The fact that participation in credit counseling is mandatory does that mean the debtor must agree with the counselor’s recommendations, which are based on an assessment of the debtor’s financial situation. In addition to informal payment plan, a credit counselor can also recommend a formal repayment plan under Chapter 13. This plan must be filed along with the other bankruptcy documents. On the other hand, the counselor may find that a Chapter 7 filing is the only option. Ultimately, the courts are inclined to agree with the agency’s recommendations.

It is important to note that this is not the only counseling bankruptcy filers must agree to. If the bankruptcy petition is approved, it is also necessary to complete an approved course on consumer debt, before the debts are discharged. The goal of this course is to educate debtors about finances, including matters such as how to develop a budget, manage money, and use credit responsibly.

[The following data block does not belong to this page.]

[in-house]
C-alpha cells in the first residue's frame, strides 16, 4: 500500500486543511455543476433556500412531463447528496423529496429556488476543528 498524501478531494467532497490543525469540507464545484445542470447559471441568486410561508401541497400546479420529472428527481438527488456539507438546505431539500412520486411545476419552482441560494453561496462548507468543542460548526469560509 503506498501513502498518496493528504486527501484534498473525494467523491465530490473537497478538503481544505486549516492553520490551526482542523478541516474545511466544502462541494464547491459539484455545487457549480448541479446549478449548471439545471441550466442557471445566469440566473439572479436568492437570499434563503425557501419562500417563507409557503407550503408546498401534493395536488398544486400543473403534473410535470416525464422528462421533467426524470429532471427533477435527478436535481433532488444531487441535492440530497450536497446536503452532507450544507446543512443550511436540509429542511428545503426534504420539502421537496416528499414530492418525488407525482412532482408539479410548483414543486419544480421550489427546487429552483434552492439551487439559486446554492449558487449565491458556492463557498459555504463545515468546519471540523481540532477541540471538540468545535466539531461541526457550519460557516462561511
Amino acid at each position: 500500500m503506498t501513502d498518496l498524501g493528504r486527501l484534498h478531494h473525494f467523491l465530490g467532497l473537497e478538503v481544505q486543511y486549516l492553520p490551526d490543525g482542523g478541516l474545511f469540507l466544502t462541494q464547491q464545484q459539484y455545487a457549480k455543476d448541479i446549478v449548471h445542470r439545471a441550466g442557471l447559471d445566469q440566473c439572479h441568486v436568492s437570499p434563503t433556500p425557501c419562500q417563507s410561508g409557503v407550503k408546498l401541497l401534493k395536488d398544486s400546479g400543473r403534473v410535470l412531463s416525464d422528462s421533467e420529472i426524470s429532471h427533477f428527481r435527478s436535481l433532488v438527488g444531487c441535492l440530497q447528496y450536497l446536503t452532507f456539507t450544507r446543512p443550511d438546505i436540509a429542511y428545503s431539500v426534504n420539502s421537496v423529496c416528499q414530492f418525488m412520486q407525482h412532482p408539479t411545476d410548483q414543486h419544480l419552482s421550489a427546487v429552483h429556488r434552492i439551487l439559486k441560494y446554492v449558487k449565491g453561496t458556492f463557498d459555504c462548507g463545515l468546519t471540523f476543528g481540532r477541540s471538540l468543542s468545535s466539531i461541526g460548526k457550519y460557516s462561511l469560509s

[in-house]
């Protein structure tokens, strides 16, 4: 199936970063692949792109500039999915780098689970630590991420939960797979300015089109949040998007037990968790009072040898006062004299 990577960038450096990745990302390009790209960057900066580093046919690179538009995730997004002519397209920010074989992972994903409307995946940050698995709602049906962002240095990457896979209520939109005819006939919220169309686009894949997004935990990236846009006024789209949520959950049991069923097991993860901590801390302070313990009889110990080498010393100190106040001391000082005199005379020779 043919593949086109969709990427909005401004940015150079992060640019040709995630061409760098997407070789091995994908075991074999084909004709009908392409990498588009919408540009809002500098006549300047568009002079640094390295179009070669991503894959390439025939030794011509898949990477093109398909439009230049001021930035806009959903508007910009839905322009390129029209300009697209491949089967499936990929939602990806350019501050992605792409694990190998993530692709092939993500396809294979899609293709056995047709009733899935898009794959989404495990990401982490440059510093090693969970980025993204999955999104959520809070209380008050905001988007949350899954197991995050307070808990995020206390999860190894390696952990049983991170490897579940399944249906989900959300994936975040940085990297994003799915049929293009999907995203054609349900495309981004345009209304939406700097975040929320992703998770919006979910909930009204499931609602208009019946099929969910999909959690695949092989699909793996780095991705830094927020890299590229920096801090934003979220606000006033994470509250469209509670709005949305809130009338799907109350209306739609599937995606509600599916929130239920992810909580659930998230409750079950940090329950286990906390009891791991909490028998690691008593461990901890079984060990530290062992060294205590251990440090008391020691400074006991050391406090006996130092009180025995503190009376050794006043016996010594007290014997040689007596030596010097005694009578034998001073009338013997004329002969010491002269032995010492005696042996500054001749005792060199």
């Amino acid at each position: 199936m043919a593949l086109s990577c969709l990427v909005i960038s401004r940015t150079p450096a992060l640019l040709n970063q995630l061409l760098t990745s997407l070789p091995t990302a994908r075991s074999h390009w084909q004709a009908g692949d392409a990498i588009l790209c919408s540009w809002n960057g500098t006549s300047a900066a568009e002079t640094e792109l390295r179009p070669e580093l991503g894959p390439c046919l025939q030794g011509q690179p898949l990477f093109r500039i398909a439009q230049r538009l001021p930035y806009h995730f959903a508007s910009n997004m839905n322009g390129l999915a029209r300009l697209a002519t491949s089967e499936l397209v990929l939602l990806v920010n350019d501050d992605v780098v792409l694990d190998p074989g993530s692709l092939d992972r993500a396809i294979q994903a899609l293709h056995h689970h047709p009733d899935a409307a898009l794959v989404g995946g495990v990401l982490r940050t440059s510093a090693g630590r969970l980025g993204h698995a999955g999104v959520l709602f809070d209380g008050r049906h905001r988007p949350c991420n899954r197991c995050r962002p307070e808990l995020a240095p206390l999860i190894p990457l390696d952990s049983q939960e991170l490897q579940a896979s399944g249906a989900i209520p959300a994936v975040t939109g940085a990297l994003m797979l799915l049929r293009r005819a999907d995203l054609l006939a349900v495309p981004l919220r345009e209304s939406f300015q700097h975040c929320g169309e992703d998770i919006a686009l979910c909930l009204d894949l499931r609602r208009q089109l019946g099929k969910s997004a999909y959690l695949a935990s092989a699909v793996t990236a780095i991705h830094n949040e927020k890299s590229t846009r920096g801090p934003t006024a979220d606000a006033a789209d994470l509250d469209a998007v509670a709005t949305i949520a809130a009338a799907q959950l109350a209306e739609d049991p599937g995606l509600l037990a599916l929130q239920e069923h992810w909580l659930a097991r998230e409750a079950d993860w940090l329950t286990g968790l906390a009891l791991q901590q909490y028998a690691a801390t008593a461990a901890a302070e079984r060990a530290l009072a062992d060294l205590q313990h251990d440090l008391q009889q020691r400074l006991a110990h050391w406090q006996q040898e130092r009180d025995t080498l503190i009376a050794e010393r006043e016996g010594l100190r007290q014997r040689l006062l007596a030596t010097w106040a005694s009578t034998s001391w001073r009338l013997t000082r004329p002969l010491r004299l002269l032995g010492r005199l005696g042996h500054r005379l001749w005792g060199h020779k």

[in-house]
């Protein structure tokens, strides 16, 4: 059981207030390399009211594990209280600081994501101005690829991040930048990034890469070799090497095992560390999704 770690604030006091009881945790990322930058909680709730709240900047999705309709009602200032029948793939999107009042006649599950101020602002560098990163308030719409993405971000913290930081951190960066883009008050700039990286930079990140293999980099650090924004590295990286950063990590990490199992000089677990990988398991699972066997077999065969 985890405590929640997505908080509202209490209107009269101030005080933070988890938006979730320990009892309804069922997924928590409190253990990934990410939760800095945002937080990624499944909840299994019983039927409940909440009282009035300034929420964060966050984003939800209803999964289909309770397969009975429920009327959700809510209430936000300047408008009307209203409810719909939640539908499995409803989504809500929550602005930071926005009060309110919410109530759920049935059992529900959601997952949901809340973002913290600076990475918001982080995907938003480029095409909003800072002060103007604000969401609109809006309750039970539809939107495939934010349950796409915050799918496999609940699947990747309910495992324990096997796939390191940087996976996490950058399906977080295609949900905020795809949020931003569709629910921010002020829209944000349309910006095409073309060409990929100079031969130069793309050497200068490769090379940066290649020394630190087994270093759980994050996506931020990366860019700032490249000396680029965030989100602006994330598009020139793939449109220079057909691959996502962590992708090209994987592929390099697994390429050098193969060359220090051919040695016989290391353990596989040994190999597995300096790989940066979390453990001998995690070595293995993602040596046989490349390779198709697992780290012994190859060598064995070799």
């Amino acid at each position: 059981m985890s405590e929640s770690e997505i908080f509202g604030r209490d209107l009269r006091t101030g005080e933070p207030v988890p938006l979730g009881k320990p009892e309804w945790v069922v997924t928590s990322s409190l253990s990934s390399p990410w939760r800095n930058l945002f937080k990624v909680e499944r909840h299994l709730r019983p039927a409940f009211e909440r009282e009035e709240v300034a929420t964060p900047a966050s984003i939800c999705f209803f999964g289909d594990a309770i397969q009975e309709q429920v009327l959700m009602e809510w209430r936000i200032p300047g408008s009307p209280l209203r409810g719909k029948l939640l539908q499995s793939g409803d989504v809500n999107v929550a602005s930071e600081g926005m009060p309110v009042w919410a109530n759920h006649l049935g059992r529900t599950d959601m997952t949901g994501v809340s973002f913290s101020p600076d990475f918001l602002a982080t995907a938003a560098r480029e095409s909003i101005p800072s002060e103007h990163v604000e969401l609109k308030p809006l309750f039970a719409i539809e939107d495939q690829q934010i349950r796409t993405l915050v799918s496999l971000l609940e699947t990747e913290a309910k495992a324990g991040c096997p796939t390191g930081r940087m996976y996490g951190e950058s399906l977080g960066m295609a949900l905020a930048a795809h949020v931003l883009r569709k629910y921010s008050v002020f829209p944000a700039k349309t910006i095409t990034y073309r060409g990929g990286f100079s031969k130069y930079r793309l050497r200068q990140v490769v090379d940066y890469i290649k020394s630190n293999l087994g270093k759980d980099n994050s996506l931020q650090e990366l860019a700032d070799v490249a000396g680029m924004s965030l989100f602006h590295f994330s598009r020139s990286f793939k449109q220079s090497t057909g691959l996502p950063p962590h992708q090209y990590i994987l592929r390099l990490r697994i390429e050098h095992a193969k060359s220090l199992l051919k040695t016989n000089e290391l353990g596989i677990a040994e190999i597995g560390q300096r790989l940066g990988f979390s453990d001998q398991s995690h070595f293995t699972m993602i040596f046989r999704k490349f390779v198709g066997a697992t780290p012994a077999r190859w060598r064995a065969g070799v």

In the end, the decision to file for bankruptcy is difficult and one that requires serious consideration. While filing for personal bankruptcy can help a distressed debtor make a fresh start or work out a payment plan, bankruptcy can cause long lasting damage to his or her credit worthiness. Regardless, it is best to speak to an experienced bankruptcy attorney at Schneiders & Associates, L.L.P. who can help explore all the options.


The Pitfalls of Hiring a Bankruptcy Petition Preparer

By: William Winfield, Esq. 

It might sound counter-intuitive, but filing for personal bankruptcy is expensive. Besides paying attorney fees, a debtor must also pay the court costs associated with filing the bankruptcy petition and accompanying documents. Then there are the expenses associated with attending the mandatory pre- and post-filing consumer credit courses. So when presented with the opportunity to save a few bucks by hiring a bankruptcy petition preparer (BPP) to draft your bankruptcy petition and other required documents, you might wonder why you would pay an attorney to do the “same job”.

There are, in fact, several good reasons to retain an attorney to prepare your bankruptcy paperwork rather than hiring a BPP to do so. Or, presented another way, there are many potential pitfalls of hiring a BPP to do the job.